IN ONE CARD
Shocker, this is not.
Given the number of sick and unemployed people circling the battered US economy, the latest results from Bloomberg’s Misery Index, which “relies on the age-old concept that low inflation and unemployment show how well people feel,”
The United States dropped a whopping 25 points – more than any other country – to №25 on the index. Only Iceland, Israel and Panama have even come close to this level of deterioration, Bloomberg reported.
Here’s a look at the upper and lower inhabitants of the list:
As you can see, Venezuela, Argentina, South Africa and Turkey occupy their places as the four most miserable economies in the world. Venezuela, with its inflation figures, has taken the dubious award at the top of the list for six years.
Of course, 2020 was a rough year for everyone, with almost every country on the list being more unhappy than the previous year amid expectations of rising unemployment and weak growth.
But it was obviously rougher for the United States, given China, where the coronavirus was first controlled, saw its position improve by seven spots to be seen as less unfortunate.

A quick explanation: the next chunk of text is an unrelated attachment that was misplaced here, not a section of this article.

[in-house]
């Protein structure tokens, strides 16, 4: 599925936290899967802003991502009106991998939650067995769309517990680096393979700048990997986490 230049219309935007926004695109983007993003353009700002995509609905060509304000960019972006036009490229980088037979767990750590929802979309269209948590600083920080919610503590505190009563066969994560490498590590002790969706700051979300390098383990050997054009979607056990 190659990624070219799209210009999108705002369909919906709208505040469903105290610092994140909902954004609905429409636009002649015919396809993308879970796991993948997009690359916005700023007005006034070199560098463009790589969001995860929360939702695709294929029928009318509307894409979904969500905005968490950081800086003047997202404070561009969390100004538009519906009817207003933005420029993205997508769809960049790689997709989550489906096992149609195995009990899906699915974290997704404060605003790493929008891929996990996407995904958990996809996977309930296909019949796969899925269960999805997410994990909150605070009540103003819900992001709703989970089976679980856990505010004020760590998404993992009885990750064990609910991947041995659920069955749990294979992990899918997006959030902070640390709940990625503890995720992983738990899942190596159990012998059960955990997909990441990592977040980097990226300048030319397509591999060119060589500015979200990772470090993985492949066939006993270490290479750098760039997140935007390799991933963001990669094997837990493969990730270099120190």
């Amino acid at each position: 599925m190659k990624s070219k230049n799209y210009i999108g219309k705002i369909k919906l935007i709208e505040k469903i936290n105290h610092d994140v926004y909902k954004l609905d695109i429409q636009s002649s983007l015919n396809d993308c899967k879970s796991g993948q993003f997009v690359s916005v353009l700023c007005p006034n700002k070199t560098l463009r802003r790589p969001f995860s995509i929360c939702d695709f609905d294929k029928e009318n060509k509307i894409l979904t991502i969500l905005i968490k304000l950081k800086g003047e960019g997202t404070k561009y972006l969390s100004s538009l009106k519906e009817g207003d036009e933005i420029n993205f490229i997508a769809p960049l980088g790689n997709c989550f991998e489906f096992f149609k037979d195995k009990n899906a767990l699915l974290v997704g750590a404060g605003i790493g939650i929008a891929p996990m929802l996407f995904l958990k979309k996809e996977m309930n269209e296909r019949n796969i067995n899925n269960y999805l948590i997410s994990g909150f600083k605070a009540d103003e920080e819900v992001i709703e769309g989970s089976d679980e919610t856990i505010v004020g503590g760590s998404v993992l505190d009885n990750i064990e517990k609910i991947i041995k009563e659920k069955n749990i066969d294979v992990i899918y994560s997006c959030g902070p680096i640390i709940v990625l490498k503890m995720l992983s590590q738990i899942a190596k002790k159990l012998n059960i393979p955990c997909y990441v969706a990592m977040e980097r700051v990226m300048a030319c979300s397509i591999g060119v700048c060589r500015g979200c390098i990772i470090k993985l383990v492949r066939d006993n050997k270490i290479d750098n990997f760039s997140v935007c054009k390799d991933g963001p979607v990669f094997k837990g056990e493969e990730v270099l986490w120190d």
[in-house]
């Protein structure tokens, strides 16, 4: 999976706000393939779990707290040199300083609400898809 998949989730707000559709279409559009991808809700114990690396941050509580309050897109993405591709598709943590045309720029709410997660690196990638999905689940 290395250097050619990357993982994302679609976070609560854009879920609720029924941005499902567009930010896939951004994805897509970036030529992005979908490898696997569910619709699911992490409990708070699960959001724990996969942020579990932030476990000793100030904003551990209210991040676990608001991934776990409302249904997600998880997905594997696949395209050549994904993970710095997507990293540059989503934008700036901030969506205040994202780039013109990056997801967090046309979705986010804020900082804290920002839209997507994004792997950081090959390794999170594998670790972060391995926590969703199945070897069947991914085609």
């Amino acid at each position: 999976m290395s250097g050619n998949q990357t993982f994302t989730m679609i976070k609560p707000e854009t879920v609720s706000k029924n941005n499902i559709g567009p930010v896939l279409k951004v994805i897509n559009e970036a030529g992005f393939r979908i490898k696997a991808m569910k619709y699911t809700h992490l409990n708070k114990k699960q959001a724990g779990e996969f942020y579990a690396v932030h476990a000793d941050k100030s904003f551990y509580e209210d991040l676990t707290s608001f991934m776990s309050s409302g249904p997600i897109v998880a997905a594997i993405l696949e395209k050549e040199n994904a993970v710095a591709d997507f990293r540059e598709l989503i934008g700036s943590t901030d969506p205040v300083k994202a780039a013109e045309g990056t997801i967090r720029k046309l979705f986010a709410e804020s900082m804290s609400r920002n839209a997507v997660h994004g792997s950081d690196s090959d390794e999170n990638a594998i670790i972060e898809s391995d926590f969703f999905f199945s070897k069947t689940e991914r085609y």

Rare news broke on Thursday, with initial unemployment claims falling from 249,000 in early August to 1.19 million to reach their lowest level since the pandemic began more than four months ago. The immersion came as a surprise and suggests that we are seeing some improvement in the labor market, despite another surge in coronavirus cases in many states.
And lately there is not much misery in the stock market, as the main indices show a lot of strength in recent sessions. In the last check, the Dow Jones Industrial Average (DJIA) and the techno-heavy Nasdaq Composite (COMP) again moved higher in trading on Thursday, while the S&P 500 (SPX) remained essentially flat.
Video: Data quirk increases coronavirus-free numbers by 3.7M (Fox Business)